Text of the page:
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Chapter 17 Give a Dog a Bad Name, British cooking and its place on the culinary leader board

DOI: 10.23912/978-1-908999-03-0-2334

ISBN: 978-1-908999-03-0

Published: September 2013

Component type: chapter

Published in: Food and Drink: the cultural context

Parent DOI: 10.23912/978-1-908999-03-0-2005



Ask any American, particularly those who have not yet visited Europe, and they will tell you that French food is magnificent while British food is ghastly. Visitors from the other side of the Atlantic long to be as glam as Gene Kelly or Leslie Caron, and they long to be that American in Paris – or better still a rose-tinted version of that city where the weather is always perfect and the food is always ambrosial. Somewhere along the time line between the Battle of Agincourt and the present day, British cooking has ended up pigeon-holed as a culinary alsoran to the French and there’s a widely held, if erroneous, view that the food in Britain is very poor indeed. This assessment may have been valid for a few impoverished decades after the Second World War but when it comes to cooks and cooking, things change quickly and today’s reality is very different.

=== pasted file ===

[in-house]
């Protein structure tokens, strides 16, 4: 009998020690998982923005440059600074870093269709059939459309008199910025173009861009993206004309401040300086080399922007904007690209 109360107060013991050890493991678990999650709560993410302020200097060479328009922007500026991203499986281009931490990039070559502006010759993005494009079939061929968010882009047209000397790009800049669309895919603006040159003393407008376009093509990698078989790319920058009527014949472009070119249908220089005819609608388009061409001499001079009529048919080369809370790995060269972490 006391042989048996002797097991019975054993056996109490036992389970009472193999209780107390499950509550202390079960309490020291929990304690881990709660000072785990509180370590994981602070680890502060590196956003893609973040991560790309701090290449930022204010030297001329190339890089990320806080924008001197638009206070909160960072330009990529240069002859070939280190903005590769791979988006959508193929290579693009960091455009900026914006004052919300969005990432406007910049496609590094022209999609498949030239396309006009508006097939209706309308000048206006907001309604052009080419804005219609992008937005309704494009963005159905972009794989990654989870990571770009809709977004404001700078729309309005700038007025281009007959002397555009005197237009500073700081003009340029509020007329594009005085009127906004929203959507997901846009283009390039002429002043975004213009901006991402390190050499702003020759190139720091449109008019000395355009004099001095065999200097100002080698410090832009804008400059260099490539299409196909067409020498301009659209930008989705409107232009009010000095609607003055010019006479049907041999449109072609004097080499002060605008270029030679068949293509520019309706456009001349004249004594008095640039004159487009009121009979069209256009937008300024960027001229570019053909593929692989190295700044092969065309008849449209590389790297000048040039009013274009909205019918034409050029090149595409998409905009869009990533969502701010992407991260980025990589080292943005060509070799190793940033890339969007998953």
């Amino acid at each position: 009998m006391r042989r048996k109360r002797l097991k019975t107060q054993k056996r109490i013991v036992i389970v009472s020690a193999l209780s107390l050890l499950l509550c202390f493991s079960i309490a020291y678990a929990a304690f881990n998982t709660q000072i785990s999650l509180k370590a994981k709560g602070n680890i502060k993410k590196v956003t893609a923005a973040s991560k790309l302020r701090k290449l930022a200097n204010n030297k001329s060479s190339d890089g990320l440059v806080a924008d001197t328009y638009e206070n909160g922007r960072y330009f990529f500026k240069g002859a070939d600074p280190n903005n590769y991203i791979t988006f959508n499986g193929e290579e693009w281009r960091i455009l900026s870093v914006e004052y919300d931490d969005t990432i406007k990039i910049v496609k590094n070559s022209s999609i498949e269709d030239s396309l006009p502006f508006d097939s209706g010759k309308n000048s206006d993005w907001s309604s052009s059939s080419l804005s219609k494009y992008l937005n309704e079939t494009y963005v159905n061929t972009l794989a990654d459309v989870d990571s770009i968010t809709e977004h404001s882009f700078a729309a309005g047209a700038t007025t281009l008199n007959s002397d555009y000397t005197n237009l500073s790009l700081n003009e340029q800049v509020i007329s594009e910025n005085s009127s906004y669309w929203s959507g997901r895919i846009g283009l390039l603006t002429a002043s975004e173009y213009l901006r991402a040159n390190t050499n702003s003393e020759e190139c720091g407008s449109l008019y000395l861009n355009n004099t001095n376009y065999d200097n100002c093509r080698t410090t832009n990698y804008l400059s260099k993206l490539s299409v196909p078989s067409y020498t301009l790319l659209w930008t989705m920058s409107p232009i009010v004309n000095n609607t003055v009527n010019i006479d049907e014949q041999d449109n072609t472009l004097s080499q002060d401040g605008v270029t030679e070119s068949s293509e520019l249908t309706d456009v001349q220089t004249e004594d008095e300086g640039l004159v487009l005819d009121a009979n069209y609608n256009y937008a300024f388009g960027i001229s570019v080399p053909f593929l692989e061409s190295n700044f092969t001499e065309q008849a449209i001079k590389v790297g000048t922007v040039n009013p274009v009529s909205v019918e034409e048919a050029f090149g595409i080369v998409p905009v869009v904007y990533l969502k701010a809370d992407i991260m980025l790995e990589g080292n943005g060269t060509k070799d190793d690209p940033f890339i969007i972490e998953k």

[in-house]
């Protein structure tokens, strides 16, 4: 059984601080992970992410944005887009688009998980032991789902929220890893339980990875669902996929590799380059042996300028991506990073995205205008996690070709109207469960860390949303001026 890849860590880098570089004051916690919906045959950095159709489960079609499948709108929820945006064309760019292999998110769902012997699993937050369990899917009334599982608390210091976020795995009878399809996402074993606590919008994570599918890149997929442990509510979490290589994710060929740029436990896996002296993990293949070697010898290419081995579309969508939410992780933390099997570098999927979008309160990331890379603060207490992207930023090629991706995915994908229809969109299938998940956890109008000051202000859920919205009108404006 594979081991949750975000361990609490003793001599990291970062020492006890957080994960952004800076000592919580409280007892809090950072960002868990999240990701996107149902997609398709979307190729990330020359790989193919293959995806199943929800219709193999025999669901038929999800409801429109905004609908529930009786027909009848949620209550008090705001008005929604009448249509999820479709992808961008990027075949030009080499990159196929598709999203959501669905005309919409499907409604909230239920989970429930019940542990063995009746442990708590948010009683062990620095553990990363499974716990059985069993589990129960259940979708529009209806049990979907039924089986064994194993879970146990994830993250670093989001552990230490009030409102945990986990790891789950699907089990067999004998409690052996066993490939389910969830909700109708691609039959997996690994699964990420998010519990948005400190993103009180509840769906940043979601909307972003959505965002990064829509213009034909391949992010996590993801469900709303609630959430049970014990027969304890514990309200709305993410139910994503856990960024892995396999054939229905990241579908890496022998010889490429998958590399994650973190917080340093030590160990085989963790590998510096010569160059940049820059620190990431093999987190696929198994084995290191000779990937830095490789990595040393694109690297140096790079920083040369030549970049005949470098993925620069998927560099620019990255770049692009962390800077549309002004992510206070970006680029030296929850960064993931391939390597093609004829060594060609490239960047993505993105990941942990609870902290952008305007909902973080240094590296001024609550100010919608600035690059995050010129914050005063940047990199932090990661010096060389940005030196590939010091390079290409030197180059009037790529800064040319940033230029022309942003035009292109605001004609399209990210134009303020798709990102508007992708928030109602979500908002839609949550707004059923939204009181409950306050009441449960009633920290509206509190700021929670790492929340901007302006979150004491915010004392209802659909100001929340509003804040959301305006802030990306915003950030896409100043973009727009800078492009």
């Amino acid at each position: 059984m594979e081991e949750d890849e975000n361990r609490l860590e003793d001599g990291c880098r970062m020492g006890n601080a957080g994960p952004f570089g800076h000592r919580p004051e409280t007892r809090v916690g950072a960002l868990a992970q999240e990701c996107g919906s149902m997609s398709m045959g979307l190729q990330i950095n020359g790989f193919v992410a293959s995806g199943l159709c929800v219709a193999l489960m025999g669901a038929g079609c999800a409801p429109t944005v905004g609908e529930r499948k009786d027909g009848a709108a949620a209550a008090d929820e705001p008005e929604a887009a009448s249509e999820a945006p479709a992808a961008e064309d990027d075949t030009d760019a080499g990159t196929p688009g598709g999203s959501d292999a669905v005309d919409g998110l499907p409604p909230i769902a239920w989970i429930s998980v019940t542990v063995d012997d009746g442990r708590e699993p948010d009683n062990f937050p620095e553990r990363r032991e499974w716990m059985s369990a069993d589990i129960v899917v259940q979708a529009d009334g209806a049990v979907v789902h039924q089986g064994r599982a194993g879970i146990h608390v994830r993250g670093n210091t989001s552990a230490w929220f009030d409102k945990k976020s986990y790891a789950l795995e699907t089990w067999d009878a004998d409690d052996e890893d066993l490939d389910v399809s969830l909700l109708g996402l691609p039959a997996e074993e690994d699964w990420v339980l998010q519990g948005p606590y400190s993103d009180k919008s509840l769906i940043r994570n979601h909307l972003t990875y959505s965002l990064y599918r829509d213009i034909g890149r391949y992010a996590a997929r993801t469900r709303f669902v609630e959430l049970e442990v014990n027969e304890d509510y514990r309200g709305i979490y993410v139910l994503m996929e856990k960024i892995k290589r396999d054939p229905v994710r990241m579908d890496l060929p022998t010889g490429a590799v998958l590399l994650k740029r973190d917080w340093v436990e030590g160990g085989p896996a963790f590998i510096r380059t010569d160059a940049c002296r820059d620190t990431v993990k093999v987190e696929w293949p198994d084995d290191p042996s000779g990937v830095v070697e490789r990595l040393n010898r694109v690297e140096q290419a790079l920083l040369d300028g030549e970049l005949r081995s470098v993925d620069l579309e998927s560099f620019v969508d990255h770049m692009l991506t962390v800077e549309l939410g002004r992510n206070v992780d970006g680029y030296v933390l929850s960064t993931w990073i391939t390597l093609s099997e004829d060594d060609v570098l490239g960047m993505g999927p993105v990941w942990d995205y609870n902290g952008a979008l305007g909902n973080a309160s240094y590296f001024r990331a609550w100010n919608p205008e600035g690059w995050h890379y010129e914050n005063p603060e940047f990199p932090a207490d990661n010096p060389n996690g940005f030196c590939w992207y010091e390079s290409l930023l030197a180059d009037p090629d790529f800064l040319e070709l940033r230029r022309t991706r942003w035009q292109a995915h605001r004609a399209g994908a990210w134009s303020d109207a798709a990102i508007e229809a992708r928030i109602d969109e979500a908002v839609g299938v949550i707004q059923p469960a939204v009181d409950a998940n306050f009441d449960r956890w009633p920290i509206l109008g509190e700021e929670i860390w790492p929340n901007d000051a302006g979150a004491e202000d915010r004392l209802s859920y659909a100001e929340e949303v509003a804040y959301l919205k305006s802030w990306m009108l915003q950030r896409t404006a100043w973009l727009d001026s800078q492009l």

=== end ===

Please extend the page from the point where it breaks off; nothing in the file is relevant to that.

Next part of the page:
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  • Charles Campion (Author)

For the source title:

  • Donald Sloan, Oxford Brookes University (Editor)

Cite as

Campion, 2013

Campion, C. (2013) "Chapter 17 Give a Dog a Bad Name, British cooking and its place on the culinary leader board" In: Sloan, D. (ed) . Oxford: Goodfellow Publishers http://dx.doi.org/10.23912/978-1-908999-03-0-2334


Published in Food and Drink: the cultural context

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